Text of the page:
The “cottage” isn’t a term that generally conjures images of a three-level dwelling with 10,300 square feet of living space and sleeping accommodation for 30.
But that’s what Oke Woodsmith Building Systems, in Grand Bend, has constructed for a Michigan family on the beach at Port Franks.
With five pre-teen and teenage children and a large extended family of aunts, uncles and cousins, space was an essential requirement. Yet this vacation home, nestled into the sand dunes along the Lake Huron shoreline, exudes a rustic charm and cozy intimacy that belies its size and grandeur.
Sharing the credit for this achievement are Michigan-based architect Michael Gordon and interior designer Jennifer Fozo.
“What (the clients) wanted was something casual but resort-like in the old Adirondack style, somewhat reminiscent of New England,” Gordon says.
They also wanted it to reflect the environment.
“They wanted to bring in the colours – the blues and greens of the lake, the beige of the sand – and make everything practical and functional, yet also elegant,” Fozo says.
Finally, they wanted it to be comfortable and easy to maintain.
“With five children, it’s all about easy living,” Fozo says. “They said ‘this is a weekend home and a summer home. We want everyone to come here and relax and enjoy themselves. We don’t want to worry about who is tracking in sand or who is sitting on the furniture in a wet bathing suit’.” So durable, water-resistant fabrics and rustic finishes were chosen to accommodate that desire.
The design process started with Gordon, who says he scoped out the property when it was “still just a sand dune.”
“I wandered around and looked at everything – the sun angle, what are the prevailing winds.” And then there were the municipal and conservation regulations for building on the dunes to consider. “There’s a whole overlapping layer of information – percentage of lot coverage you’re allowed and setbacks. You can’t change the topography, so the house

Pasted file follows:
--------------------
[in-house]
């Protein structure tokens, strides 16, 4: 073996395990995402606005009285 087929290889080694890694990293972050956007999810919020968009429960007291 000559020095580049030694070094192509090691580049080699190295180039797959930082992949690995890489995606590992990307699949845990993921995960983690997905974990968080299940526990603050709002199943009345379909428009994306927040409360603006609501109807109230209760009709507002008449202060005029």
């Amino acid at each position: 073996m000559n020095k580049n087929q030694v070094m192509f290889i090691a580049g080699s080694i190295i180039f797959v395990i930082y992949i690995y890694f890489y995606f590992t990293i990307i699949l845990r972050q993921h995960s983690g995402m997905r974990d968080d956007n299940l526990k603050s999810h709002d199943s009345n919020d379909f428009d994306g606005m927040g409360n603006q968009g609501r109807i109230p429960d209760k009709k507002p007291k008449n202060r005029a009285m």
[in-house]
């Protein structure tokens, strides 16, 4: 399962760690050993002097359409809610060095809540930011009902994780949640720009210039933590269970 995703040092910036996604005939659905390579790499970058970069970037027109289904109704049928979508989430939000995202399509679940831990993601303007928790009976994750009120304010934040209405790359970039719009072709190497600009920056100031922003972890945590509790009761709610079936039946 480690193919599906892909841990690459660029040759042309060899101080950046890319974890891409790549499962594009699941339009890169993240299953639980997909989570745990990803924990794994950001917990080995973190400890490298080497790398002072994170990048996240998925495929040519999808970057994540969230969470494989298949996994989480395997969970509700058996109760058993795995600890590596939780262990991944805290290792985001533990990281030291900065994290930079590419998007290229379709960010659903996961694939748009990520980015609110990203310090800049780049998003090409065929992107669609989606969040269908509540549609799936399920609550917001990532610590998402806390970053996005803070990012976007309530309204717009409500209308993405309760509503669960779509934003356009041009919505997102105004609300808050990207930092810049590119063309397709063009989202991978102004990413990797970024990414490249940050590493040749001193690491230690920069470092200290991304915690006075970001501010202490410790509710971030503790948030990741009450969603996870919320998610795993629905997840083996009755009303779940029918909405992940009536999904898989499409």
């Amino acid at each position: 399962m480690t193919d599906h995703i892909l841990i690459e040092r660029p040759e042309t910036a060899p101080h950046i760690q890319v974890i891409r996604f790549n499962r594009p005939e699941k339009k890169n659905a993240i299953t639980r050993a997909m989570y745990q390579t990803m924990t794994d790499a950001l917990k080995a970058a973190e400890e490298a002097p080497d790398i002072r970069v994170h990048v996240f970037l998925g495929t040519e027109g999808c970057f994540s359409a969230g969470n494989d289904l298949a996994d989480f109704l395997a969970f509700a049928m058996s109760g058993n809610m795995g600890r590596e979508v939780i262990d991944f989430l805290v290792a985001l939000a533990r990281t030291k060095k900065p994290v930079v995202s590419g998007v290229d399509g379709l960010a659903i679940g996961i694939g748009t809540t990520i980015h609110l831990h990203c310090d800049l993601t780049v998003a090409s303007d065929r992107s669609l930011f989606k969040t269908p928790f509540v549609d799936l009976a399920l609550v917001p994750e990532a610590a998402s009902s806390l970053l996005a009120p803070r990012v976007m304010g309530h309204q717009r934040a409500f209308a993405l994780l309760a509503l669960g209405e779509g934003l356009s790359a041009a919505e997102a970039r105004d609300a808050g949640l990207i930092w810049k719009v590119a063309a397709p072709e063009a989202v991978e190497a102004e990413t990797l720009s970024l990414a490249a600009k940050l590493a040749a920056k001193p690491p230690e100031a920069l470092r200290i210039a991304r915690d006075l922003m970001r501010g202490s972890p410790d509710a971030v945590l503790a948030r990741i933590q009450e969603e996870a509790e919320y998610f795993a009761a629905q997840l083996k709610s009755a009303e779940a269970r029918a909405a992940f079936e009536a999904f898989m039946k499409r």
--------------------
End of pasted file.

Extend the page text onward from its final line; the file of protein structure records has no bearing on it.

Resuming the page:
really had to nestle into the dune.”
But Gordon is no stranger to building on the water. And he knew what he wanted to achieve here.
“I’ve done a hundred or more waterfront homes throughout the U.S. and in Canada and on some islands in the Caribbean,” he says. “So I know how people live in them, how everything is about the view and about trying to make the house somewhat transparent, inside to outside.”
His success in this is evident in the heart of this home, the open-concept great room and kitchen/dining area.
The great room soars two storeys to a beamed cathedral ceiling, with square glass-and-metal chandeliers. It features a floor-to-ceiling stone fireplace and a full wall of windows looking out to the beach and the lake.
“That wall was a feat of engineering,” Gordon says. The three lower windowpanes, each about 49 square feet, are “the biggest pieces of glass that anyone’s comfortable putting in a residence,” he says.
Then, the outer supporting columns needed to withstand the weight of the wall and the weather. Initially, wood columns were planned. But, Gordon says, Oke Woodsmith experts advised using a man-made product stained to look like real wood.
“They are very talented craftsmen,” he says. “Those pillars do look like wood. We really worked as a team to come up with interesting finishes (indoors as well as out). I had the vision, and they came through.”
“They were fabulous,” Fozo agrees. “Everyone came together. There was a lot of camaraderie, and everyone really helped one another.”